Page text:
Data Insights

As a PhD student, I have collected and analyzed data from various sources. Below are the main insights from each project in a non-technical language.  Click on each image for a short overview of each project, or go to each project's page for a full summary of the results.

Most of these insights are from experiments that allowed me to understand behavioral biases and deviations from the behavior of the fully rational agents that are often assumed in economics.

I have also worked with data from the Wesleyan Media Project on political TV ads and public data from the Federal Election Committee on Independent Expenditures. 

More About My Work:


I design experiments to test hypotheses and assumptions from economic theories. 

I use econometric analysis to estimate the parameters of the relevant models and test hypotheses, as well as evaluate the impact of different policies. 

Economics and Experiments have given me the tools to understand causality at a deep level.


I use Python for most of my data cleaning and analysis, but I also have experience with R and SQL.

I recently expanded my skills to include supervised and unsupervised machine learning techniques. I have implemented SVM and naive Bayes algorithms, as well as k-means clustering. I am always excited to learn new tools and skills.


I presented my research in various academic seminars and conferences. 

I also have experience teaching math and microeconomics classes at BA and MA levels.


Political Advertising


This project is what I am currently working on. I am using publicly available data from the FEC on independent expenditures, data on election results for the House of Representatives, and data on TV political spots from the Wesleyan Media Project, as well as district geographic data from the census TIGER databases to estimate the parameters of a model of election tournaments. I plan to use these estimates to evaluate the effects of counterfactual policies on reducing the incumbent advantage and ameliorating the barriers for new entrants.

The map above illustrates estimated expenditures on TV ads by electoral district. Expenditures are on a logarithmic scale, and data from the blank districts are missing. 

In a setting where participants receive noisy information about the performance of a peer in 6 different tasks, I find that the prevalence of stereotypes differs when the stereotype is positive relative to when the stereotype is negative.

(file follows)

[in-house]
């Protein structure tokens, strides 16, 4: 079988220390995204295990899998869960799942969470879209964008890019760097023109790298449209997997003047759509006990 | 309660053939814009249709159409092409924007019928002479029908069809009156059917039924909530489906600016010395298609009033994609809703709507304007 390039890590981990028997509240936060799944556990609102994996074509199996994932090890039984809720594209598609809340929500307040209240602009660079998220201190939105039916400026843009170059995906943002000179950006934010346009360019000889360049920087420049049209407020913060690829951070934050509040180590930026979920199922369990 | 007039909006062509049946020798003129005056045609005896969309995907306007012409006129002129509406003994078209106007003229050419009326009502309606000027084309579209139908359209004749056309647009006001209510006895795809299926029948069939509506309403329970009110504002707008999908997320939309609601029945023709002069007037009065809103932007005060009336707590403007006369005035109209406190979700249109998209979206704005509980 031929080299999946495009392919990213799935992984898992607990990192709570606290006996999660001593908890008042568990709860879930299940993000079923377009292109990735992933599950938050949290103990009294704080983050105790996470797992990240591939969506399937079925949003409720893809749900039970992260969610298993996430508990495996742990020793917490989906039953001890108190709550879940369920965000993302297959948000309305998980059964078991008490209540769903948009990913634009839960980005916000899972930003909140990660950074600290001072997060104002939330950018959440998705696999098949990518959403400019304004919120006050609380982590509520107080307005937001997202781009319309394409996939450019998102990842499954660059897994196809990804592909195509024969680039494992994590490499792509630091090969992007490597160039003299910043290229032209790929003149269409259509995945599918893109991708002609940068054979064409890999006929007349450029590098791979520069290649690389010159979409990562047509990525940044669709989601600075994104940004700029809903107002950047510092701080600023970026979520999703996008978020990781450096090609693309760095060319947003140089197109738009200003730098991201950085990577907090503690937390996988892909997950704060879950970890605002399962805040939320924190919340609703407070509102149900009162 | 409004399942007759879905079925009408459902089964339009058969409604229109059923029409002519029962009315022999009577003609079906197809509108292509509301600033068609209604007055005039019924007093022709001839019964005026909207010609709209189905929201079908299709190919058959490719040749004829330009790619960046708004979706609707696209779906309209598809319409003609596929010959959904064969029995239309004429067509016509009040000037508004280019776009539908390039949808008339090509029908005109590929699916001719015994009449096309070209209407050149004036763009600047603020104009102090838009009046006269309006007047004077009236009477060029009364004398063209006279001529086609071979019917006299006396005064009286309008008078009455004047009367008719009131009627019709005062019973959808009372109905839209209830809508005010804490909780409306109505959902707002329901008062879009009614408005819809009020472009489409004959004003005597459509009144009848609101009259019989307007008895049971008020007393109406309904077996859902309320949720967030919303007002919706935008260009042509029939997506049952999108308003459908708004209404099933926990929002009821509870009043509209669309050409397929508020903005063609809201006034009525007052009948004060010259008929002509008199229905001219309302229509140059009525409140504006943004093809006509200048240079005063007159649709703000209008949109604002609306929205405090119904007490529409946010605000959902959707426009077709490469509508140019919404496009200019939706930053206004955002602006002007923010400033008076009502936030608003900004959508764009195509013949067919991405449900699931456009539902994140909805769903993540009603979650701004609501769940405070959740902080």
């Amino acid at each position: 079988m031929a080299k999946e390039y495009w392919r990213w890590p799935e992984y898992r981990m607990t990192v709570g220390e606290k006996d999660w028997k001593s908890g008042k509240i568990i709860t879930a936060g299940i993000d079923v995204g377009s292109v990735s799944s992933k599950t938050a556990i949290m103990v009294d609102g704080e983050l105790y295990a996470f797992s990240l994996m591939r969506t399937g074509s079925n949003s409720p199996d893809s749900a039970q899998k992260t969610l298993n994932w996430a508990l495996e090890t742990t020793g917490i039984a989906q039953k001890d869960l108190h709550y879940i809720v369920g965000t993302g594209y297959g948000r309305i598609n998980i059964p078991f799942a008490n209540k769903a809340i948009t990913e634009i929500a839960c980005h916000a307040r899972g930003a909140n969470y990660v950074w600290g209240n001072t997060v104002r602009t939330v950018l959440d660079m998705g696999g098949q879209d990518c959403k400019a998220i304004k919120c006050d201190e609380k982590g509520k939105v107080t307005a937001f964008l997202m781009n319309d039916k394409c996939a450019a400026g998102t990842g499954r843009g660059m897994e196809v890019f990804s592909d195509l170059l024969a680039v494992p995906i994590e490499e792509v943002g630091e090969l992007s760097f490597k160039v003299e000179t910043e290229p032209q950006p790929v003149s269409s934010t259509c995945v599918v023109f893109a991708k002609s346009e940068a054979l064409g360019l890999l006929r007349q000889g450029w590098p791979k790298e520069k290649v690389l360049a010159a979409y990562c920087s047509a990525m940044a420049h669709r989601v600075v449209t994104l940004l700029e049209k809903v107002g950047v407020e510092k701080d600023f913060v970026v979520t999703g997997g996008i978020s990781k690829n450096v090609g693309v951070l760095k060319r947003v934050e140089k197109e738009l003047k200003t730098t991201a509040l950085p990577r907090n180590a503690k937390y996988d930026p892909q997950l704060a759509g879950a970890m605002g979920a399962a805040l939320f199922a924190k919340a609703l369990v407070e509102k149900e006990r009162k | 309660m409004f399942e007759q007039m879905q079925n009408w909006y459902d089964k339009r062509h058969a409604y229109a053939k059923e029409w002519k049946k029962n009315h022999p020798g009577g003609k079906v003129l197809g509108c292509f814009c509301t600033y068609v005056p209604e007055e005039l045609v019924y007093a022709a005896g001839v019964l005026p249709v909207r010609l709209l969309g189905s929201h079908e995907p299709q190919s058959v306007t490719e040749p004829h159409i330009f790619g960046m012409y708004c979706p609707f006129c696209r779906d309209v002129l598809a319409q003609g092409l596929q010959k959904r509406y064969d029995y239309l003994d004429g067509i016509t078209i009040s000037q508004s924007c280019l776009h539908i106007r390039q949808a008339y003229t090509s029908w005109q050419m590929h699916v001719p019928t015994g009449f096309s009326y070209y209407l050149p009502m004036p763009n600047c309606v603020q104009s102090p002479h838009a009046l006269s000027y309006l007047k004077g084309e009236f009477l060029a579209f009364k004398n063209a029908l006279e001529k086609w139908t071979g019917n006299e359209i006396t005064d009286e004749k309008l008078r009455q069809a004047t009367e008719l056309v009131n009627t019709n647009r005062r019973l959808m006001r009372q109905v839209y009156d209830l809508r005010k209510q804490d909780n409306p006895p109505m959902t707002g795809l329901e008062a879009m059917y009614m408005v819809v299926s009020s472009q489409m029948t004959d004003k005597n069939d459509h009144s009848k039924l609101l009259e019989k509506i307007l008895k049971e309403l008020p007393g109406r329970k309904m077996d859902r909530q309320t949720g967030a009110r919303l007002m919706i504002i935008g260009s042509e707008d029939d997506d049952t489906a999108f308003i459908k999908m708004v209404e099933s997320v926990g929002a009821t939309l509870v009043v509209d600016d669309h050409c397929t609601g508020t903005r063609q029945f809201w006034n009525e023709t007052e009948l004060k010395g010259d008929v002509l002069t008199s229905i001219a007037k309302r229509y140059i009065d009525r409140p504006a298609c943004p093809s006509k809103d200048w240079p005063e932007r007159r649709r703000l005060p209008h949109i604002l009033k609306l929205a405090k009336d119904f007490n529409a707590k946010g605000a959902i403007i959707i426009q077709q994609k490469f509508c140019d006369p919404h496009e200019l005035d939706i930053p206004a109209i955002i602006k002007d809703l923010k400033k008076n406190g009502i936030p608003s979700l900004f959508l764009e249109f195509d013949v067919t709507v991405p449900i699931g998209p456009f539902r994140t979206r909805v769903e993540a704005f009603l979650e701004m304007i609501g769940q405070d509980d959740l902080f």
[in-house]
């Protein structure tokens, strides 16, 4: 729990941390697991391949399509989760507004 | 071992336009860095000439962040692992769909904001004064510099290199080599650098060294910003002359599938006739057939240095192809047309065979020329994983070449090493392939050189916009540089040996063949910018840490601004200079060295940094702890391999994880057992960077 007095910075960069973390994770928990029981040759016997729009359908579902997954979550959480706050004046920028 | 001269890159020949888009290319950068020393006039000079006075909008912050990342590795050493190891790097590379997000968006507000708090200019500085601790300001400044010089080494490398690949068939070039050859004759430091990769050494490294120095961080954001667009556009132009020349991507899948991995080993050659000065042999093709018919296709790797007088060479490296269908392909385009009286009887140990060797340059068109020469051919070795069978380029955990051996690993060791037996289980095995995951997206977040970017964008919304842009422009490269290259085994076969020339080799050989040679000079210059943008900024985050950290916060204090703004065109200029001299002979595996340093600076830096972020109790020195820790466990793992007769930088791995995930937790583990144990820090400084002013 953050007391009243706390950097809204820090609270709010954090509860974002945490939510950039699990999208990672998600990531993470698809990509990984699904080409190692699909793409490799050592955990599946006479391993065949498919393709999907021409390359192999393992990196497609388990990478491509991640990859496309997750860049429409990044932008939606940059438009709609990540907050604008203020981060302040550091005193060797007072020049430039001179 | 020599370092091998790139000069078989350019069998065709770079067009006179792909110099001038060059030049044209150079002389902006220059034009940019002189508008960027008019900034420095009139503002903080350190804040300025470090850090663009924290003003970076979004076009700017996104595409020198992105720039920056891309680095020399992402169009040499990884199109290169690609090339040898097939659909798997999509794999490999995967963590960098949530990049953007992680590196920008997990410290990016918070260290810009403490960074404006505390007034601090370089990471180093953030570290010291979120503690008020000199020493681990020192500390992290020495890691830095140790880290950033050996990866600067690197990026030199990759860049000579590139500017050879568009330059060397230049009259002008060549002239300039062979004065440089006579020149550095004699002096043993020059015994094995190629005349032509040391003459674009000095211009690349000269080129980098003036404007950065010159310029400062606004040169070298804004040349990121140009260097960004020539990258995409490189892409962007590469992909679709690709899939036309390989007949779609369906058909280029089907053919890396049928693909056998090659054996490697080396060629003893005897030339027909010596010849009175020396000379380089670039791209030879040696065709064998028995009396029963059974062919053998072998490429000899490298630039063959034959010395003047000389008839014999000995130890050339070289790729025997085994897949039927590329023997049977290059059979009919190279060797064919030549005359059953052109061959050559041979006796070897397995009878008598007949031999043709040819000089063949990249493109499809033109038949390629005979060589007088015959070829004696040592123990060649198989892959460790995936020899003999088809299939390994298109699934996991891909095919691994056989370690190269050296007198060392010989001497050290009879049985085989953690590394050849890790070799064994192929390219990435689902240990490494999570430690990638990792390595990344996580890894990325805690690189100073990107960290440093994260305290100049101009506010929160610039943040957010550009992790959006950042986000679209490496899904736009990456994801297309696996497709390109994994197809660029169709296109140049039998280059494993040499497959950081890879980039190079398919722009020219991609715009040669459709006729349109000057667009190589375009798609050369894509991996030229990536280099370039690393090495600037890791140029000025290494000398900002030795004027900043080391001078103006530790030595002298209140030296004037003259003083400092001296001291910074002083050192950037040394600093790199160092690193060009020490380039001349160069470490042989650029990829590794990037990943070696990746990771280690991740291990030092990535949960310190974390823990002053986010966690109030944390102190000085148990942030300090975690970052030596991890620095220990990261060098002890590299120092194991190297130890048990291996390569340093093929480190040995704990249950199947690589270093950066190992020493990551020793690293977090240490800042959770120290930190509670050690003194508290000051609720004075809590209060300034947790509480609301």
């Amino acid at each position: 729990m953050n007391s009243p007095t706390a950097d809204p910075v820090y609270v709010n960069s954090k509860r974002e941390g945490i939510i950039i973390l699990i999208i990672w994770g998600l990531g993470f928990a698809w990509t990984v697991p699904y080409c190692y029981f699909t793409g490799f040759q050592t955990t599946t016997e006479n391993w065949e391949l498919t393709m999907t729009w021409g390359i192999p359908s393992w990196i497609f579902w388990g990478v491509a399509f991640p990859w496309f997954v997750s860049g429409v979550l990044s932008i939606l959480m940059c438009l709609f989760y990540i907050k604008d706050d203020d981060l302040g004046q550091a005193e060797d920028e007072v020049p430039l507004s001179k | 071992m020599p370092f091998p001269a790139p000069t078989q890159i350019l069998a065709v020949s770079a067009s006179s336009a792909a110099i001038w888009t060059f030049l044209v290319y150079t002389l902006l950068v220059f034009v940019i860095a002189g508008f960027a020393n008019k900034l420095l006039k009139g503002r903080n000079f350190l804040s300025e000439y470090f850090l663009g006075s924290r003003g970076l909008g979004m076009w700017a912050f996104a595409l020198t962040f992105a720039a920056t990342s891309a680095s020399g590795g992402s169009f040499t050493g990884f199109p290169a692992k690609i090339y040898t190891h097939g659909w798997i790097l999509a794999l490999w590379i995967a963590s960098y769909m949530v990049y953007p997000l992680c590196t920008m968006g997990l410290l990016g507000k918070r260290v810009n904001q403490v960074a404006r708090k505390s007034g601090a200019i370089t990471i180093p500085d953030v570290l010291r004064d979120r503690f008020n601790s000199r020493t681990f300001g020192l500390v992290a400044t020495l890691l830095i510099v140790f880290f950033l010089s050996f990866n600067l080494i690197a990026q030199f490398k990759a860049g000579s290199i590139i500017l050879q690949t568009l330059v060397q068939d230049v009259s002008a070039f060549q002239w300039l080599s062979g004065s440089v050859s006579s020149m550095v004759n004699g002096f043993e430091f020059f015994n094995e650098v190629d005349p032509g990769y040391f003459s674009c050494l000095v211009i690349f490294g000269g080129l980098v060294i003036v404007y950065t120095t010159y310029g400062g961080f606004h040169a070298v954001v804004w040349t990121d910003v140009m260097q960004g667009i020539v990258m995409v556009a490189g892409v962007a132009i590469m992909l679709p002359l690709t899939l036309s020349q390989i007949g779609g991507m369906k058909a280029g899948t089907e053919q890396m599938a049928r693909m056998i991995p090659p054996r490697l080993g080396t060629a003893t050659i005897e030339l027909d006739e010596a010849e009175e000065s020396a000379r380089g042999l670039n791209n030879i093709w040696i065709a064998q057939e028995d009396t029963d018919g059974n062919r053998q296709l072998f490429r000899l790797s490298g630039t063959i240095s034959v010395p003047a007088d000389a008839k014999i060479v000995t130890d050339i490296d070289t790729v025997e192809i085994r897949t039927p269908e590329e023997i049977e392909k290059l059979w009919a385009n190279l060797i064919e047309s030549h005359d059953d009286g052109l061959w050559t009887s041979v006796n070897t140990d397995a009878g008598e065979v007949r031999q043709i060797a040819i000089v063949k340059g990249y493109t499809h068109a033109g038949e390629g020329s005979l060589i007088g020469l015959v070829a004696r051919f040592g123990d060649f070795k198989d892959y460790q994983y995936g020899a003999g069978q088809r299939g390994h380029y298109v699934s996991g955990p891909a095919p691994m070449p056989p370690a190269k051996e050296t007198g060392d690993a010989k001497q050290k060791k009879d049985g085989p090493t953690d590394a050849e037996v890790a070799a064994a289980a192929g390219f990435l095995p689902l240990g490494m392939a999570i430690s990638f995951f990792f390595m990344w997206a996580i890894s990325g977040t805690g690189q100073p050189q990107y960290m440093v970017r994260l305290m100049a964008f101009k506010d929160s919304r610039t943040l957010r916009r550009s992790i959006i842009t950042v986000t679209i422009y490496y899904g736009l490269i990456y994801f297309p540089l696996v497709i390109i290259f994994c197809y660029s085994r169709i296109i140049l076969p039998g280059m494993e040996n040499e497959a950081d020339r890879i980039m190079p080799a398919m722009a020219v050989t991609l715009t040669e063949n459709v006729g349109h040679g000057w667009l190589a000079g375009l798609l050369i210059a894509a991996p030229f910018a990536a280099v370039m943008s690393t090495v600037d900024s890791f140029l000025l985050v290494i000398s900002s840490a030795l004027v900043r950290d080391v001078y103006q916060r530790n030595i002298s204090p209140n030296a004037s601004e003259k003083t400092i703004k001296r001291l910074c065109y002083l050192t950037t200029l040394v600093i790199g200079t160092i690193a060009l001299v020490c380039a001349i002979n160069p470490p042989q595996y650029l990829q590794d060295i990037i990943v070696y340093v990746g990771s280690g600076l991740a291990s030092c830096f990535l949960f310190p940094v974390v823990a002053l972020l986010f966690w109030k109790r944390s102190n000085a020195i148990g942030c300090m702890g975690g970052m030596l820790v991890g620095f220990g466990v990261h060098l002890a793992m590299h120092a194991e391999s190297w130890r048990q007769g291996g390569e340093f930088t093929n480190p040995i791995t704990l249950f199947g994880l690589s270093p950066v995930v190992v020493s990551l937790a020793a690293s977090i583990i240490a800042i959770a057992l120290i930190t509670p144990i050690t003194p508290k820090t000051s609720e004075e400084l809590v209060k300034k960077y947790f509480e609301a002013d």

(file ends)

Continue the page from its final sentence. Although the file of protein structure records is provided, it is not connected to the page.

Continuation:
When participants initially underestimate the performance of their peers, they tend to overreact to the good news about peer performance and, consequently, begin overestimating it. 

When they initially overestimate the performance, they do not overreact to bad news; instead, they blame exogenous factors for the negative outcomes and sustain their initial bias.   This makes overestimation a more prevalent bias than underestimation in the data. 

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Overconfidence is due to Attribution Bias

Human Learning as Regularized Algorithms

In various settings it has been observed that people tend to be overconfident. I designed an experiment that allows me to distinguish among three different mechanisms that can lead people to becoming overconfident. It could be that they hold dogmatic beliefs about themselves; that they have fallen into a learning trap; or that they incorporate information in a biased way. 

I find that, although some people do fall into learning traps, most of what explains overconfidence is incorporating information in a self-serving manner: people attribute successes to themselves but blame exogenous circumstances when they fail. 

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In a learning environment where subjects have access to different sources of information, we investigate the extent to which people focus their attention on only a few sources to inform their predictions about an unknown outcome. 

The average subject uses only two sources of information, and they do not choose these sources optimally. Instead, they devise a set of variables that they believe to be relevant and commit to them throughout.  

We can determine this by randomizing the number of variables available to participants. We see that allowing them to observe two variables improves their performance relative to a single variable. However, providing three or more sources of information has no additional significant effect. 

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Experiment Interfaces:

All my experiments were coded on Python using oTree. You can find screenshots of the different experiments here and the code in my GitHub repositories

Technical Details

Coding Languages: 

Editors: VS Code and Jypyter Notebooks

Spoken Languages: English (Fluent), Spanish (Native), 

French (Beginner), Russian (Beginner)

Research Assistants: Two cats 😺😺 -->

Nationality:  Mexican 🇲🇽